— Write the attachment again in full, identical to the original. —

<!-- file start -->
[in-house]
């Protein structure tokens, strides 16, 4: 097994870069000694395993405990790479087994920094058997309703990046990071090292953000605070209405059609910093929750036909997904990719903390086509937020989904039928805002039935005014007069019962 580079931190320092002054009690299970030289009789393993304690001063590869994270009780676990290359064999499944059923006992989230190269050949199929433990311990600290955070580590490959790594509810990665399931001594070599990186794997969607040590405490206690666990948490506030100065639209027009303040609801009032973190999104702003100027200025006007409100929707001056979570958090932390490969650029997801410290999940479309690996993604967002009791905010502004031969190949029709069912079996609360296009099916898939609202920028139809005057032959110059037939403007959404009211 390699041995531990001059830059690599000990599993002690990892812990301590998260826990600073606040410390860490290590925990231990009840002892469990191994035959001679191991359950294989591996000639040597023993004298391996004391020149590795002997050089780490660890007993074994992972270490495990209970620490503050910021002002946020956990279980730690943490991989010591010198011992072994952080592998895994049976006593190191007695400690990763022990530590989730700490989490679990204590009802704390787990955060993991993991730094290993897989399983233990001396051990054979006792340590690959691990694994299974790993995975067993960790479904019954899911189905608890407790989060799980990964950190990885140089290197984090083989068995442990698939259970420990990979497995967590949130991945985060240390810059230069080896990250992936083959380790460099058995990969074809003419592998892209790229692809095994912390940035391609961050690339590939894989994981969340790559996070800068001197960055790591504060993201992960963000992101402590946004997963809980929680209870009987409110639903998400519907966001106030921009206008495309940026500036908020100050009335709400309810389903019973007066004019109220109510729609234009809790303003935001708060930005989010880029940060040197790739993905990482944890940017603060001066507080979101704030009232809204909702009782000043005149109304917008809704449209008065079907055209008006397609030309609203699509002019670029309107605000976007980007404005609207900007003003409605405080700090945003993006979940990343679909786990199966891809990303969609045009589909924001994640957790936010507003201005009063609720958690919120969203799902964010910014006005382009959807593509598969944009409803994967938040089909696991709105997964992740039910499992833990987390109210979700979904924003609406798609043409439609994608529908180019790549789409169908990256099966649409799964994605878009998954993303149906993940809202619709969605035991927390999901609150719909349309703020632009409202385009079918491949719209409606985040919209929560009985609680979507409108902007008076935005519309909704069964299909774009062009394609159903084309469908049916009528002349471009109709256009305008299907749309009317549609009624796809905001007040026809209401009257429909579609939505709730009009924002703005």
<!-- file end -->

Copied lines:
[in-house]
């Protein structure tokens, strides 16, 4: 097994870069000694395993405990790479087994920094058997309703990046990071090292953000605070209405059609910093929750036909997904990719903390086509937020989904039928805002039935005014007069019962 580079931190320092002054009690299970030289009789393993304690001063590869994270009780676990290359064999499944059923006992989230190269050949199929433990311990600290955070580590490959790594509810990665399931001594070599990186794997969607040590405490206690666990948490506030100065639209027009303040609801009032973190999104702003100027200025006007409100929707001056979570958090932390490969650029997801410290999940479309690996993604967002009791905010502004031969190949029709069912079996609360296009099916898939609202920028139809005057032959110059037939403007959404009211 390699041995531990001059830059690599000990599993002690990892812990301590998260826990600073606040410390860490290590925990231990009840002892469990191994035959001679191991359950294989591996000639040597023993004298391996004391020149590795002997050089780490660890007993074994992972270490495990209970620490503050910021002002946020956990279980730690943490991989010591010198011992072994952080592998895994049976006593190191007695400690990763022990530590989730700490989490679990204590009802704390787990955060993991993991730094290993897989399983233990001396051990054979006792340590690959691990694994299974790993995975067993960790479904019954899911189905608890407790989060799980990964950190990885140089290197984090083989068995442990698939259970420990990979497995967590949130991945985060240390810059230069080896990250992936083959380790460099058995990969074809003419592998892209790229692809095994912390940035391609961050690339590939894989994981969340790559996070800068001197960055790591504060993201992960963000992101402590946004997963809980929680209870009987409110639903998400519907966001106030921009206008495309940026500036908020100050009335709400309810389903019973007066004019109220109510729609234009809790303003935001708060930005989010880029940060040197790739993905990482944890940017603060001066507080979101704030009232809204909702009782000043005149109304917008809704449209008065079907055209008006397609030309609203699509002019670029309107605000976007980007404005609207900007003003409605405080700090945003993006979940990343679909786990199966891809990303969609045009589909924001994640957790936010507003201005009063609720958690919120969203799902964010910014006005382009959807593509598969944009409803994967938040089909696991709105997964992740039910499992833990987390109210979700979904924003609406798609043409439609994608529908180019790549789409169908990256099966649409799964994605878009998954993303149906993940809202619709969605035991927390999901609150719909349309703020632009409202385009079918491949719209409606985040919209929560009985609680979507409108902007008076935005519309909704069964299909774009062009394609159903084309469908049916009528002349471009109709256009305008299907749309009317549609009624796809905001007040026809209401009257429909579609939505709730009009924002703005």